The Cork Folk Festival 29th sept-2nd October is an annual music event that takes place in Ireland’s southern capitol, Cork. The 37 year old festival is emerging as one of the most important folk & traditional music events in Ireland and has a growing reputation in Europe. Performances take place in concert halls, music venues, in 30 bars and on the Streets. It features concerts with international, cutting edge and established artists plus lectures, workshops, children’s events, and traditional set dancing. The event has a strong focus on local Cork City, Sliabh Luachra and Cuil Aodha music and song so prepare for plenty of polkas, slides and harrier ballads.
Cork Folk Festival 2016 29th Sept-2nd October 2016
Since its birth in 1979, Cork Folk Festival has earned a reputation for bringing together some of the biggest names on the traditional and folk scene – as well as championing some of its up-and-coming stars. Set in Cork city, is has a unique atmosphere, taking in 14 of the city’s famous venues, but the festival feels intimate, despite its diversity in venues. Whether it’s local foods; tripe and drisheen, or a bodhrán workshop, fiddle concert or trad session that you’re after, the festival is well catered and all at minimal cost. Put short, it’s an old school festival for audiences who appreciate world class acoustic music. This year’s line-up includes Mick Flannery, Lynched, Buttons & Bows, Unthanks, Dick Gaughan, We Banjo 3 and introducing Atlantic Arc Orchestra with Donal Lunny, Pauline Scanlon, Jarlath Henderson, Aidan O’Rourke and Padraig Rynne.
Our Top Five Picks…
Mick Flannery is a refreshingly unassuming artist from Blarney, whose stage presence exudes no superficial gimmicks, just a man sharing his songs in an understated but powerful manner. This attribute, combined with the heartfelt honesty in his lyrics, has won him worthy comparisons to such great songwriters as Bruce Springsteen and Tom Waits. “Mick is a songwriter of the first order … His voice is pained, gravelly, and powerful. Recorded or live, it carries through and stops you in your tracks.” Urban Folk, New York.
Self-styled Dublin folk miscreants Lynched involve the talents of brothers Ian and Daragh Lynch, who, legend has it, formed their own “experimental folk-punk psychedelic duo” around a decade ago. Their uilleann pipes, whistle and guitar are now joined in the band by Radie Peat (concertina, bayan, and whistle) and Cormac Mac Diarmada (fiddle, banjo). When they set out, they played folk-punk in Dublin pubs. They have since moved the focus to the city’s roots and its ancient song tradition. The repertoire includes anti-war songs, sing-along’s, children’s songs from the streets of Dublin and old Traveller songs.
Northumbrian folk group the Unthanks took shape in 2004 as Rachel Unthank & the Winterset. Formed by sisters Rachel and Becky Unthank, the Winterset released two albums and earned a loyal following in the U.K. before switching monikers in 2009. With a slightly different line-up in place — one that featured Rachel’s husband, pianist Adrian McNally, as well as fiddler Niopha Keegan and guitarist Chris Price — the Unthanks released their debut album, Here’s the Tender Coming, that same year. Here’s the Tender Coming made a big splash in Europe, where it was named one of 2009′s best releases by Mojo, The Guardian, and Uncut.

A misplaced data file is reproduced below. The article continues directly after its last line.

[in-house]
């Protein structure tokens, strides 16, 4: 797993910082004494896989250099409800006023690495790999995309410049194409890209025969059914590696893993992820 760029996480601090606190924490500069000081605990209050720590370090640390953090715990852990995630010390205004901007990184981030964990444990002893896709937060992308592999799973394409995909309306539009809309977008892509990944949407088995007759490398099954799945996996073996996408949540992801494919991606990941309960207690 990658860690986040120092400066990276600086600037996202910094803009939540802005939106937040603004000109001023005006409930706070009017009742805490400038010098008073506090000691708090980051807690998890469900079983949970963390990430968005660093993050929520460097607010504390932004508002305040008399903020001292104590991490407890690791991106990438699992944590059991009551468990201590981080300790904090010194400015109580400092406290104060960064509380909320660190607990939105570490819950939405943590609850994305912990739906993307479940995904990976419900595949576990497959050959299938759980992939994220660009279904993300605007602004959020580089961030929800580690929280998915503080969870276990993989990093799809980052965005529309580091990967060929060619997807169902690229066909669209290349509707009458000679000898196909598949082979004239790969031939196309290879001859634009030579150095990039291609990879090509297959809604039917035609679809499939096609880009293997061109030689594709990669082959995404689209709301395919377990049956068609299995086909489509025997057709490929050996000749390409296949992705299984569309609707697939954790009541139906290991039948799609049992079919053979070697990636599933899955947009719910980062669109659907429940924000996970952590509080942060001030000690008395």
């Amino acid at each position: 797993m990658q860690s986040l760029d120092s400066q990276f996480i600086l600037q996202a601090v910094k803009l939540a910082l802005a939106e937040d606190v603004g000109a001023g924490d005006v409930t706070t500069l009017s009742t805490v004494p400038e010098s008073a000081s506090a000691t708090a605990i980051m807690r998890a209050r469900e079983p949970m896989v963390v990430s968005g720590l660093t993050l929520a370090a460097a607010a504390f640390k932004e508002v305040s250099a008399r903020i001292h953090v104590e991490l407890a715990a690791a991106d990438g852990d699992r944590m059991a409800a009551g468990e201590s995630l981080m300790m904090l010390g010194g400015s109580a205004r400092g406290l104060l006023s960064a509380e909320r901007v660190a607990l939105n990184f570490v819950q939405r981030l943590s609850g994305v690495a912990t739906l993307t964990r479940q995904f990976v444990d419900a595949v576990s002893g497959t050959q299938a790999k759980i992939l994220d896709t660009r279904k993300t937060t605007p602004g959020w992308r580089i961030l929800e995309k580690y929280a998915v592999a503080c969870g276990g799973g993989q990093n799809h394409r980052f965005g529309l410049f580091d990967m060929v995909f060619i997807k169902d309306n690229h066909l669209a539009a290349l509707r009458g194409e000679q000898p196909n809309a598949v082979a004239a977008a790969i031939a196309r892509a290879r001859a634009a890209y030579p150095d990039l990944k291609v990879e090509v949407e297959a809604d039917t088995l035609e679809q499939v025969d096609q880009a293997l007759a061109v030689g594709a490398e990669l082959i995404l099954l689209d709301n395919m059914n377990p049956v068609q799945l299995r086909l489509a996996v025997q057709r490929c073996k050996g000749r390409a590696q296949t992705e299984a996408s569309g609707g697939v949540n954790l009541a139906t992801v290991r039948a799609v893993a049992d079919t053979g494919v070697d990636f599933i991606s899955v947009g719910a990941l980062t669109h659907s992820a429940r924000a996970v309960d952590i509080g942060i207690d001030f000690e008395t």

Buttons & Bows
With their roots firmly planted in their beloved Irish traditional music, Buttons & Bows was ready to experiment with graceful Quebecois waltzes, lively Danish quadrilles and achingly beautiful Shetland airs. Barriers were broken, energy and humour abounded, jigs and reels were given a new dusting of magic. When Buttons and Bows first landed on the Irish music scene in 1983, a new splash of colour was thrown into the mix. Decades later, the band’s repertoire still raises a smile at traditional music sessions in every corner of the globe. This influential foursome – made up of Jackie Daly, Séamus and Manus McGuire and Garry O’Briain – began its days with sessions in Kinvara and previously performed at the Cork Folk Festival in 1992 & 1998.
We Banjo 3
Award-winning quartet We Banjo 3 from Galway, combine Irish Music with Old-Time American and Bluegrass influences to reveal the banjo’s rich legacy and roots. When this band of brothers take flight in a wave of virtuosity, verve and joie-de-vivre, feet tap and pulses race. Enda & Fergal Scahill and Martin & David Howley are among the most celebrated and distinguished young musicians in Ireland today. They perform at Cork Folk Fest with the band Socks in the Frying Pan.
Atlantic Arc Orchestra
The festival will present the premier of a new musical project called Atlantic Arc Orchestra, featuring musicians & singers from Ireland, North and South and Scotland. It’s a project that has been co-produced by singer Pauline Scanlon, to draw on the shared musical heritage of the Atlantic arc region. The line-up features: Donal Lunny (musical director & bouzouki), Pauline Scanlon (Irish traditional vocals), Jarlath Henderson (border pipes), Aidan O’Rourke (fiddle), Padraig Rynne (concertina & electronics), and Davie Ryan (drums & percussion).
The 37th folk fest line-up continues with Scots troubadour, Dick Gaughan and gifted English songwriter Steve Tilston. Plus a very special concert, The Compánach Concert- The Music of Ireland with Fintan Vallely, Gerry O Connor, Tiarnán Ó Duinnchinn, Roisín Chambers, Sibéal Davitt and photographer, Jacques Piraprez Nutan .
The packed festival also includes trad singer Barry Gleeson, Ron Kavana, Sean O Se, Warwick Folk Festival, Cork Singers’ & Pipers Clubs, Lee Delta Blues Club, Seamus Creagh Tribute Concert and Stíleanna- Concerts in Fiddle, Pipes, Flute, Accordion/Concerting & Song. This year we will be back in the city hall for a Céilí Mór with the Allow Céilí Band.
So if you’re a fan of folk music Cork is the place to be this autumn.
Tickets on Sale at www.proc.ie & www.tickets.ie